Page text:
“Alleluia! Praise the Lord, my soul! He keeps faith forever, gives justice to the oppressed, gives food to the hungry; the Lord sets prisoners free. The Lord gives sight to the blind, lifts up those who are bowed down. The Lord protects the stranger, he sustains the orphan and the widow” (Psalm 146:6b-9)
Throughout the Bible, we find the people of Israel and the eventual Christians in positions of exile, taking up as refugees in other countries. The Israelites were reminded again and again of their duty to be kind to other refugees because they were also strangers in foreign lands.
In the New Testament (Matthew 25:30-45), Jesus explains through a parable that those who feed, welcome, clothe, care for and visit others are blessed and worthy to receive his inheritance. Those who have not done this are accused of ignoring Jesus when he was in need. When this accusation is questioned, Jesus replies, “Truly I tell you, whatever you did for one of the least of these brothers and sisters of mine, you did for me.” With this in mind, as Christians, we should be doing the same.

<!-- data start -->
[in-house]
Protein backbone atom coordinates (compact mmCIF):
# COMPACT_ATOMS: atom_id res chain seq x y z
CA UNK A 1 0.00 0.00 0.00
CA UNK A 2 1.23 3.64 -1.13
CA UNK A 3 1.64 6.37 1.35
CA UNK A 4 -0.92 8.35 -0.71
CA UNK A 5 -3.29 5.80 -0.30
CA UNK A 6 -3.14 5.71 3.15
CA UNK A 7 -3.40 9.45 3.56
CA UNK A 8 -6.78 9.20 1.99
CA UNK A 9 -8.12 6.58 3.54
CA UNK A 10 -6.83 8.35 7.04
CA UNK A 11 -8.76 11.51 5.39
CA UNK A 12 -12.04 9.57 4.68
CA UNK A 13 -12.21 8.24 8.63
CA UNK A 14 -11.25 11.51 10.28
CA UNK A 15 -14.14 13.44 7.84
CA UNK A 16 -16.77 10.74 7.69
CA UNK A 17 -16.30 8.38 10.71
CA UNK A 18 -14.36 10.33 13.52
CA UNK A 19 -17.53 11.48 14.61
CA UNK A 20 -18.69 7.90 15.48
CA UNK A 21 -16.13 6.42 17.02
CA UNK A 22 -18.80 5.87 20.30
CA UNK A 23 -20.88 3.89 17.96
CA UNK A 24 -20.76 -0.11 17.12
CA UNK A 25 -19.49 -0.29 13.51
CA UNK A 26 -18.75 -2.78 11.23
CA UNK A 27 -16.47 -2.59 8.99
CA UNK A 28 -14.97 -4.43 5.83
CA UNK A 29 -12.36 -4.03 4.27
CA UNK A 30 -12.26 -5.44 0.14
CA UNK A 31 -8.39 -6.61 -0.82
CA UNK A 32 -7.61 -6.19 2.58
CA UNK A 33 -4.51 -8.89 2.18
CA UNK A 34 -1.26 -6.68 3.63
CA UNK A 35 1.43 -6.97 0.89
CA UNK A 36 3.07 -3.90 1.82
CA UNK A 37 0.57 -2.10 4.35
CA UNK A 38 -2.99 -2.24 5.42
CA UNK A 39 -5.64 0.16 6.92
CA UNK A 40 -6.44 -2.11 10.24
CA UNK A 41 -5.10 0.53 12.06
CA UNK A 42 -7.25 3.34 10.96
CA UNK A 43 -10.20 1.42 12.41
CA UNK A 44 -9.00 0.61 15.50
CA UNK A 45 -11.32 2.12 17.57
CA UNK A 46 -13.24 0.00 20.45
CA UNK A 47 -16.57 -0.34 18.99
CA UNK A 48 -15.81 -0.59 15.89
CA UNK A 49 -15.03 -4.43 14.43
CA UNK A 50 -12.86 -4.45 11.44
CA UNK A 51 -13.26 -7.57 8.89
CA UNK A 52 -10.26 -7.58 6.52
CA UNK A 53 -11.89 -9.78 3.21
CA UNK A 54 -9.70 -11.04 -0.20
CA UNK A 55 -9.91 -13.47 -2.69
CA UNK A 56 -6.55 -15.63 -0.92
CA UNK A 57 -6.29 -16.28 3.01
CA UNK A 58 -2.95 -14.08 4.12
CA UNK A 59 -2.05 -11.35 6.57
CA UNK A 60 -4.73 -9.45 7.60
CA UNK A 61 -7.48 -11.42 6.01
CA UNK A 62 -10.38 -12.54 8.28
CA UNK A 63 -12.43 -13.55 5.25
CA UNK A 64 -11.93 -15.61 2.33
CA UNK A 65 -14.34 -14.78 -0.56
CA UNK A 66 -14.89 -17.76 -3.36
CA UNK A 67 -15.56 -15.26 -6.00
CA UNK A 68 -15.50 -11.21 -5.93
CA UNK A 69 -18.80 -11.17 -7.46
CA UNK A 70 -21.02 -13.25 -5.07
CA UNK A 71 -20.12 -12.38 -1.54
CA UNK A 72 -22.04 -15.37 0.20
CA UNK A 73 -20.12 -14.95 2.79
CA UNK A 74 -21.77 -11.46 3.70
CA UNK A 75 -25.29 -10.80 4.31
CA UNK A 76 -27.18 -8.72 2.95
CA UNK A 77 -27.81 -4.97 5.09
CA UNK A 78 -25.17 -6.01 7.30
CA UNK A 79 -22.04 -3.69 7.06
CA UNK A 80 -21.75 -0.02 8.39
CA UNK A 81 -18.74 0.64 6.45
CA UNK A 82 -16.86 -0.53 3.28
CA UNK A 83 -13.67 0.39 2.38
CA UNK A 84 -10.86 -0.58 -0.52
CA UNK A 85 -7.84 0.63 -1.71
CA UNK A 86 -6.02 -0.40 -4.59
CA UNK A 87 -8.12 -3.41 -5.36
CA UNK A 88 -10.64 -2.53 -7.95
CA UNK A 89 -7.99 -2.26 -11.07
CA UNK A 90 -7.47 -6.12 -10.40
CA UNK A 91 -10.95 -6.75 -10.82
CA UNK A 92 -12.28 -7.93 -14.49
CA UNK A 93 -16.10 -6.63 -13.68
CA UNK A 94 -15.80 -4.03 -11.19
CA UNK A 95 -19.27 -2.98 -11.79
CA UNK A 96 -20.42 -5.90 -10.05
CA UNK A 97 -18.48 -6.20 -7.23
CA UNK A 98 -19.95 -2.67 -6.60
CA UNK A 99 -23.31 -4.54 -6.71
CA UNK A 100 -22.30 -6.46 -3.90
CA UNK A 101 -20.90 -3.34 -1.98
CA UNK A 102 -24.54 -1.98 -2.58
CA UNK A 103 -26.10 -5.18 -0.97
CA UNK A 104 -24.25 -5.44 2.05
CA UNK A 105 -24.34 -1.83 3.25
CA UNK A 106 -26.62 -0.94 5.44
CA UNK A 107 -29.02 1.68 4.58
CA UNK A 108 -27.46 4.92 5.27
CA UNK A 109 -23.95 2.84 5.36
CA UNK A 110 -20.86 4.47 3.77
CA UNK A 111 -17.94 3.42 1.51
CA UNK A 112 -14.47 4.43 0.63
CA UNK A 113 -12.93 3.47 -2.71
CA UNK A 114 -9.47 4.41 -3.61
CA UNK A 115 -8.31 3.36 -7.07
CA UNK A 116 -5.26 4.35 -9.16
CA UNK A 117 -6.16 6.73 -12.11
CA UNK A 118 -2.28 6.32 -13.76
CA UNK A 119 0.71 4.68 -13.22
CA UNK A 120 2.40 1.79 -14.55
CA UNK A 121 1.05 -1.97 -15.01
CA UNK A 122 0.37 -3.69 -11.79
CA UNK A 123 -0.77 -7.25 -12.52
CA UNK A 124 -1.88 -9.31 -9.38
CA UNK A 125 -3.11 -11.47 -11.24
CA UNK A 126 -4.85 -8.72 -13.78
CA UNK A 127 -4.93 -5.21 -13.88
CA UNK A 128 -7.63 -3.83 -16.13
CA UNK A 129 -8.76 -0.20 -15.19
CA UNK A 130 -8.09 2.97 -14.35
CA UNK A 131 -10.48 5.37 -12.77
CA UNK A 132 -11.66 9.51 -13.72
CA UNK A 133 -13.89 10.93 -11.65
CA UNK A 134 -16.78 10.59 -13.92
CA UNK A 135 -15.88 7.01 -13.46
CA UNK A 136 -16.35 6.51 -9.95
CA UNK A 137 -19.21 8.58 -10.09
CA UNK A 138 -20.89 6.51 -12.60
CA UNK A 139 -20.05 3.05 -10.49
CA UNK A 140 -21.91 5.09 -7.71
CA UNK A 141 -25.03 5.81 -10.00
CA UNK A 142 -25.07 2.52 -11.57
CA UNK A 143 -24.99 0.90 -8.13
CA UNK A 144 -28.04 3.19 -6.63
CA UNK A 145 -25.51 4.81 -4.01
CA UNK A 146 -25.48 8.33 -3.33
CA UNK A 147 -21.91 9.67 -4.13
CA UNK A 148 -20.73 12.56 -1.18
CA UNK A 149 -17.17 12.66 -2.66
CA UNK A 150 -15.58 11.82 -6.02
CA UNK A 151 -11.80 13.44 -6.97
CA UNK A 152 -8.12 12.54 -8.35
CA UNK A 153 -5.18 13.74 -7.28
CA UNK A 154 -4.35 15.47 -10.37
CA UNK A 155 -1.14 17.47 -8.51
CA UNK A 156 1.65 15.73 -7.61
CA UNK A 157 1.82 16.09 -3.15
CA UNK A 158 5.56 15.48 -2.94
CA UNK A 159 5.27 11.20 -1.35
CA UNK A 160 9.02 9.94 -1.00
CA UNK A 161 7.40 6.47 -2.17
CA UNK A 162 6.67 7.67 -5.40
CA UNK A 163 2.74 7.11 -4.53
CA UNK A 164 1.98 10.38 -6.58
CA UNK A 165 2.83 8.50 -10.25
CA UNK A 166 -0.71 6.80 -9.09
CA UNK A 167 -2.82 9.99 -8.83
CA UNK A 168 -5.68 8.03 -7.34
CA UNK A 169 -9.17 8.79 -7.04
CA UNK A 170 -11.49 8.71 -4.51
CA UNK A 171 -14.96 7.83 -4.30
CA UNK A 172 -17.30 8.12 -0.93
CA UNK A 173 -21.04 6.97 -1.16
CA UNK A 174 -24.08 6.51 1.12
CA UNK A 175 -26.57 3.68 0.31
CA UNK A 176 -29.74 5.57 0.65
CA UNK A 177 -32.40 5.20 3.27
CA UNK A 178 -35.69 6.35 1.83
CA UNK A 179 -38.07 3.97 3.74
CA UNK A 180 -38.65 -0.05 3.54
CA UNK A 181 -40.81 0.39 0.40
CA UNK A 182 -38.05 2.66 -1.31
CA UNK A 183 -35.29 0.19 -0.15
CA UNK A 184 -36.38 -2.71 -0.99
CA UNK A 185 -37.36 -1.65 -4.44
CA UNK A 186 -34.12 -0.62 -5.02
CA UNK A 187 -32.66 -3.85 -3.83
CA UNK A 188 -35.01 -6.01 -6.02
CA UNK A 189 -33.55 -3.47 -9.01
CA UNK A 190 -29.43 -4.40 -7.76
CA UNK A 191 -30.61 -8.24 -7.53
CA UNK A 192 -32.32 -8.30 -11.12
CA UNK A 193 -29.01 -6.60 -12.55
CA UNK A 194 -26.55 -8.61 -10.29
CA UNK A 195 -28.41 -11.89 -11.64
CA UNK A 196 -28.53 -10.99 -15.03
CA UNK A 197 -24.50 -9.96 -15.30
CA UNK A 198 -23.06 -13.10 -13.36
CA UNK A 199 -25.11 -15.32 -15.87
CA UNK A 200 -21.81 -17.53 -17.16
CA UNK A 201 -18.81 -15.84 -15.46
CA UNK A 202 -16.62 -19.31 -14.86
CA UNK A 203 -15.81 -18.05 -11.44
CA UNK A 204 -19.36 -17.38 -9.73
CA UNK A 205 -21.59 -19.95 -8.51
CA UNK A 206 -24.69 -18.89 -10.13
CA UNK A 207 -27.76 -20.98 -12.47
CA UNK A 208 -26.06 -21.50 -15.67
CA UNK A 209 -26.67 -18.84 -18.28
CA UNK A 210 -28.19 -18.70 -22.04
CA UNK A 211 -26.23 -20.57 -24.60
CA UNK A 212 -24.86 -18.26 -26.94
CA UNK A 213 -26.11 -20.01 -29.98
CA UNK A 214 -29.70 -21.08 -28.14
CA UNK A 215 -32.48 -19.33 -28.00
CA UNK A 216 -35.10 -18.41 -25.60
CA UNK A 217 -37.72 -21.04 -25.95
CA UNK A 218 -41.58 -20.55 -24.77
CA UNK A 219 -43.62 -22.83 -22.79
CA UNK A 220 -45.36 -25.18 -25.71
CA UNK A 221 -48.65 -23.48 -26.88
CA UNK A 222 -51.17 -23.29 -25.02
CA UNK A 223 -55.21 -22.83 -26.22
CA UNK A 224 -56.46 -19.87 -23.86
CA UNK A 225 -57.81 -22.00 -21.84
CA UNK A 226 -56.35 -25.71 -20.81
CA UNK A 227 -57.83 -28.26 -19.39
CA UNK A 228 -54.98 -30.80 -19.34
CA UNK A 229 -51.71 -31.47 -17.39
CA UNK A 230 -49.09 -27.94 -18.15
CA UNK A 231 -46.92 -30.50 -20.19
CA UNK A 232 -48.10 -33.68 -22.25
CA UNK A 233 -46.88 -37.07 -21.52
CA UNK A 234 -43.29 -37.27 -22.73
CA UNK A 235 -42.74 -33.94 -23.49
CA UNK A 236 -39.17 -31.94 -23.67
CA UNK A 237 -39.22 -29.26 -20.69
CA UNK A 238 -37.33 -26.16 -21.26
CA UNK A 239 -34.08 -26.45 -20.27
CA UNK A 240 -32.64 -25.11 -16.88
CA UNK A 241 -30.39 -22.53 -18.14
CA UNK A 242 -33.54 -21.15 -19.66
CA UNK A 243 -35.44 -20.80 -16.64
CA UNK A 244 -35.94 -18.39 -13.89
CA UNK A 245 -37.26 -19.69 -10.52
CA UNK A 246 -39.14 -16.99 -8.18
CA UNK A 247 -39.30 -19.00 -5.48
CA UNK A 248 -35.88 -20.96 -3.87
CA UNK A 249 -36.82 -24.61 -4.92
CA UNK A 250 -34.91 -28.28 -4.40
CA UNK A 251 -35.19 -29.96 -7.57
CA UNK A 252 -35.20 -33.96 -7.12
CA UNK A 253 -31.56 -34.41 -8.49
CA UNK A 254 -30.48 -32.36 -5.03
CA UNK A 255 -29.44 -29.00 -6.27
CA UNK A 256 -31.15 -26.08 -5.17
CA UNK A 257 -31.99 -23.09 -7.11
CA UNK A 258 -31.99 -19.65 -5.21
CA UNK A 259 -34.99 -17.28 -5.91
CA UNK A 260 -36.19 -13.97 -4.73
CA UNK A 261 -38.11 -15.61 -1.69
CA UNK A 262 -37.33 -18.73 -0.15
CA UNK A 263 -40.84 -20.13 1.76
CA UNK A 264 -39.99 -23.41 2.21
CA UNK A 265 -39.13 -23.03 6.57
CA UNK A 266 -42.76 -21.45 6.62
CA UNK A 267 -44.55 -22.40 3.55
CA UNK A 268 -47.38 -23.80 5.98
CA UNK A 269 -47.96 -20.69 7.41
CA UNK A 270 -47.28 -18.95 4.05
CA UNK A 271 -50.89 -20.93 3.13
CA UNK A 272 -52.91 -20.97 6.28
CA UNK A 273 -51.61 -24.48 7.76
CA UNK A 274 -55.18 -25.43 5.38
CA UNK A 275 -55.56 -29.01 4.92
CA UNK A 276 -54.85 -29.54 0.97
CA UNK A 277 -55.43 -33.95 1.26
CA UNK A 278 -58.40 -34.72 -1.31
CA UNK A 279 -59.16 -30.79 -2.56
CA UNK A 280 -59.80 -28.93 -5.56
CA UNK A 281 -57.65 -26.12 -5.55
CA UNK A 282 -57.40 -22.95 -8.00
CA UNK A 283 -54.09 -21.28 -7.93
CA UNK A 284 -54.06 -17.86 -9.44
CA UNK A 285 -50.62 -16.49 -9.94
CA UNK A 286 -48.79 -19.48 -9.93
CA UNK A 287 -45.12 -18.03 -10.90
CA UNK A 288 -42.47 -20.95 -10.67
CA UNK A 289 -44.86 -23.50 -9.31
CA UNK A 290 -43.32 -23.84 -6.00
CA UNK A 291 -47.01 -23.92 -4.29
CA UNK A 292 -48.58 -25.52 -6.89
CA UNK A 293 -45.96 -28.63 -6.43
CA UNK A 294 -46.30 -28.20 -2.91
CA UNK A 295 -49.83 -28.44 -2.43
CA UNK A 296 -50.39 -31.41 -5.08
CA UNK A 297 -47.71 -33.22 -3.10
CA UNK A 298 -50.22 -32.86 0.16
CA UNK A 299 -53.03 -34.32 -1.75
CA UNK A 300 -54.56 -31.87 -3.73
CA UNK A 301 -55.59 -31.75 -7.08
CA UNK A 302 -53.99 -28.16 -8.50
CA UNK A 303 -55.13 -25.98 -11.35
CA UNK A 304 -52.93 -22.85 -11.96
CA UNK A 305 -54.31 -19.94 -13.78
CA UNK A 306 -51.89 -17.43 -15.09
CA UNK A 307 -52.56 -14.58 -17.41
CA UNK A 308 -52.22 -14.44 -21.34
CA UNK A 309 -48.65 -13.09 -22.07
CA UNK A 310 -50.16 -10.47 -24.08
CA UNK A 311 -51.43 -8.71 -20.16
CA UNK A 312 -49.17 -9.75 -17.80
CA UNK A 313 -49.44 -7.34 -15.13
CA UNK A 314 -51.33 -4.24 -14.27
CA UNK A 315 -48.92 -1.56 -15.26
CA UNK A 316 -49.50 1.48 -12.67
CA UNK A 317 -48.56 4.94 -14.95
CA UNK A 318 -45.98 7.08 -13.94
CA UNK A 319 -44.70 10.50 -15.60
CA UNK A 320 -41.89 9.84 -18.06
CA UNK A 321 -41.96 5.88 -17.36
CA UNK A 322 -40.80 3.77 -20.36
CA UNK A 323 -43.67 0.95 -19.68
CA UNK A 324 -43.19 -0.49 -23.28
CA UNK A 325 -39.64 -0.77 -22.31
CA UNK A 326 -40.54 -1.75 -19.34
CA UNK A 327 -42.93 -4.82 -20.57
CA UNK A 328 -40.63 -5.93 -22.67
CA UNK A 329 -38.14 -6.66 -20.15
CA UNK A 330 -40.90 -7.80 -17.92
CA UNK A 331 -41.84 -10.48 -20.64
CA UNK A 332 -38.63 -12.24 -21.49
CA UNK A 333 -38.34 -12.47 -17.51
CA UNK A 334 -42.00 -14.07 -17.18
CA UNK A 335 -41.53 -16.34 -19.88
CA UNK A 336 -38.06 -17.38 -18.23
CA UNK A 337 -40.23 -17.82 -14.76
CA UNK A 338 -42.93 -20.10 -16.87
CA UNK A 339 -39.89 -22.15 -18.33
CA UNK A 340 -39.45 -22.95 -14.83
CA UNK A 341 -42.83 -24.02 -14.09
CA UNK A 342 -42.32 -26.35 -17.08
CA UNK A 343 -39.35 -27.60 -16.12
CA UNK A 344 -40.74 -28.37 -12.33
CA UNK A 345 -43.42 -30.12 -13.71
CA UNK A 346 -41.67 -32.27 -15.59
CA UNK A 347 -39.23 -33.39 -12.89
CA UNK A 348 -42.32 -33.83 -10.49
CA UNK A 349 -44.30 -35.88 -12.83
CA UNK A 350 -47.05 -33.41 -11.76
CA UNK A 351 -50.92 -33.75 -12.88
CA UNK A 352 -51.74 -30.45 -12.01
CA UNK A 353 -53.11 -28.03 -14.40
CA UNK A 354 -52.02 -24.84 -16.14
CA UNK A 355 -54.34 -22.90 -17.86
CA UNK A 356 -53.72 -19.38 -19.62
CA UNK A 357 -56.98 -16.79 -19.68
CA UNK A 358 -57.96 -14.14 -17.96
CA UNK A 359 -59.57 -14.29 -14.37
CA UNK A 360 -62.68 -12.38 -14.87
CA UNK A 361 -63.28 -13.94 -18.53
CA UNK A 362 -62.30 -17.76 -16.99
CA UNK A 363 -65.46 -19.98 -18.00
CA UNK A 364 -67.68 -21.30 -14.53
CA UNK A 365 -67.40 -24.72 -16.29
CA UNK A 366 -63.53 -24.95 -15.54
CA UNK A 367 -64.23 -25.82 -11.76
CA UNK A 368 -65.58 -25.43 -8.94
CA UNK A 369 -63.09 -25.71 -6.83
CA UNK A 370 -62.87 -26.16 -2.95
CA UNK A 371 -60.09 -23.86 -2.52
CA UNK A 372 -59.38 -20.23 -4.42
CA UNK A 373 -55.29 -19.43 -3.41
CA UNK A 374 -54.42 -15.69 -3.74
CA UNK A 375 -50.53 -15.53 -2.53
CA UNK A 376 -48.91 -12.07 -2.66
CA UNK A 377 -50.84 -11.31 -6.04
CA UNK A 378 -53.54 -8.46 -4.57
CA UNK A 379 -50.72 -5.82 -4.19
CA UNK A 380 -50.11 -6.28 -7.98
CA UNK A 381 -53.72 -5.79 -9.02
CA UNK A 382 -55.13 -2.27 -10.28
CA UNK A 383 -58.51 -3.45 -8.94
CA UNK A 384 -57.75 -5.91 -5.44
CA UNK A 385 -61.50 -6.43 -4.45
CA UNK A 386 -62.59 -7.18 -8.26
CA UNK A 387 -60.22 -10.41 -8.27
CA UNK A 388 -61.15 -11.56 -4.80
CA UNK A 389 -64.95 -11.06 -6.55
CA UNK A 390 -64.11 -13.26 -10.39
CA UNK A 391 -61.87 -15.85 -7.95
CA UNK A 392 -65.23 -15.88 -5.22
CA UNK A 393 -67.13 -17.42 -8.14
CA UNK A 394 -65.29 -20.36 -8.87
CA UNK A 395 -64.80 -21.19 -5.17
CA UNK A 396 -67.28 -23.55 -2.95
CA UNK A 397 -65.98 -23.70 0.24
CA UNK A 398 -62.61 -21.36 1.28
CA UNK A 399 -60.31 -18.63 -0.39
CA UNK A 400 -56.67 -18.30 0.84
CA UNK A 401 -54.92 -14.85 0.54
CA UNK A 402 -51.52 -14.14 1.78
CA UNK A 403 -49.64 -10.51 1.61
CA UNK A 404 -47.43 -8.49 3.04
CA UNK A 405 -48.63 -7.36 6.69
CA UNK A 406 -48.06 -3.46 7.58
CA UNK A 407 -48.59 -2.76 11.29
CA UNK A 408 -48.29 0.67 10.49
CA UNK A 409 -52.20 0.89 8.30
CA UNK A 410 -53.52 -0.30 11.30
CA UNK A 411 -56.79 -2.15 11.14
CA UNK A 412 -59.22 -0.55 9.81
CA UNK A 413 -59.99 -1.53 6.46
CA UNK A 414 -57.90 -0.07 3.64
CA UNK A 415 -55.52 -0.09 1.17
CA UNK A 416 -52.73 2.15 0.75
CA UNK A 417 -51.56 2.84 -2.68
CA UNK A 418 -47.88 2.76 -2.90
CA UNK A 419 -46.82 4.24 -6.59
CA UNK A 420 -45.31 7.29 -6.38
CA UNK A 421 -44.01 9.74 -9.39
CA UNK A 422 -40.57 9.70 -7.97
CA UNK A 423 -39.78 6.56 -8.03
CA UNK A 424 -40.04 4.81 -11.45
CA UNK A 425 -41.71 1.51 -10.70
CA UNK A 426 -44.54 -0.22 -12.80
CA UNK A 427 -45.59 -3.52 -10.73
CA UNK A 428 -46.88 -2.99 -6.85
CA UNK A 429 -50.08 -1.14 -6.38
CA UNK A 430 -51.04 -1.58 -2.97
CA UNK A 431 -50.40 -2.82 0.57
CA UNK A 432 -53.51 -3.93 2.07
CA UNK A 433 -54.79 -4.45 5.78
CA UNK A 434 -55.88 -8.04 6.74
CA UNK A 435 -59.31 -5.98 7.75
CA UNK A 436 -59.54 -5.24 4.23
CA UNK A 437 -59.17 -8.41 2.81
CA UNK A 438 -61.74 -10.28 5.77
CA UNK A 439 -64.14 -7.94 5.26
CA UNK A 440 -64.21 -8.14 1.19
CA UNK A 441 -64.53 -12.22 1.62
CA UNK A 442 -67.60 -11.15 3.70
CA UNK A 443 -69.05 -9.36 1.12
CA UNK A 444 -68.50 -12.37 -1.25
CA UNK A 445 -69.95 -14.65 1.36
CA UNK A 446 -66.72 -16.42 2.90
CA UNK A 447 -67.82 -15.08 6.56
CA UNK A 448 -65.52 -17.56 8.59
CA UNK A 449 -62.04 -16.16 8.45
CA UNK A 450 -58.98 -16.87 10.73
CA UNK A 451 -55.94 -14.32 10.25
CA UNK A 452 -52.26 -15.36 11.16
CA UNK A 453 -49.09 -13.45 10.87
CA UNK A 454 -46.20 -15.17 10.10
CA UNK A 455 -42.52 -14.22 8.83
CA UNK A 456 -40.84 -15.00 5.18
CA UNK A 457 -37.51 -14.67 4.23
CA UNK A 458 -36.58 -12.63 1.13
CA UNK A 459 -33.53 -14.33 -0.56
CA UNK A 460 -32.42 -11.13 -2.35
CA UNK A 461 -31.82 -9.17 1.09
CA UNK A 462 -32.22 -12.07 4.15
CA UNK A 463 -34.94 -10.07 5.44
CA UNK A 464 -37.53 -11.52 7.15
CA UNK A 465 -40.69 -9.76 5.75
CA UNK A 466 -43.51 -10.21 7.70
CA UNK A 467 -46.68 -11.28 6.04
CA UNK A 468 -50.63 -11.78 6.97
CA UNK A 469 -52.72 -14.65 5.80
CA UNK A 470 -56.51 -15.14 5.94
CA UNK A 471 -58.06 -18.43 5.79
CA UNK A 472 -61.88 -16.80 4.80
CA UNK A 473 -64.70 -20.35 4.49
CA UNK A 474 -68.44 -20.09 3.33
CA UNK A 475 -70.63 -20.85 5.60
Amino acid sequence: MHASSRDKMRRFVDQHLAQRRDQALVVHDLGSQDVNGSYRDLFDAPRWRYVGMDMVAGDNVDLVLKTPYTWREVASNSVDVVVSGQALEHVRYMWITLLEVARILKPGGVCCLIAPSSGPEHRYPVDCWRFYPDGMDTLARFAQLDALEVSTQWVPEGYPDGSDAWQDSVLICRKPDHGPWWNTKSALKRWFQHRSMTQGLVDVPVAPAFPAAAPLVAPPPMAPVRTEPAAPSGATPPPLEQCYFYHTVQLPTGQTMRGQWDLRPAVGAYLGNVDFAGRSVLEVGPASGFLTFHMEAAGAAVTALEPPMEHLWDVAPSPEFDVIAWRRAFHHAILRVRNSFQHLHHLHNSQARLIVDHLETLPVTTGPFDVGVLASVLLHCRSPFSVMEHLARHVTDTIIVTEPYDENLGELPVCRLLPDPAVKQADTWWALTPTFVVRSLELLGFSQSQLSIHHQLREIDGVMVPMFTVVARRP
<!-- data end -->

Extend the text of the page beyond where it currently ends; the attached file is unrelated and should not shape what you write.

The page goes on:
As God has created all humans, they are all equally precious to him. Today, we particularly remember the refugee as one of the ‘least of these’ who we are to welcome, clothe, feed and care for. We are not to forget the history of the church and the Jews as refugees in different periods of time. We are not to ignore their suffering and crying out around the world. We are not to sit comfortably in privilege and in turn becoming the oppressor. Instead, we need to establish a new way of relating with refugees, a way of faith, hope and love. While remembering the love of Jesus, who ultimately gave his life for us, we also remember that he himself was a refugee. Shortly after Jesus’ birth, the holy family fled their home, seeking refuge in Egypt, the place where their ancestors had been held captive so long ago. As Christians, we must strive to see the face of Jesus in each human being, remembering that he ultimately created each one.
Today we act, we pray, we share and we remember the suffering lived worldwide.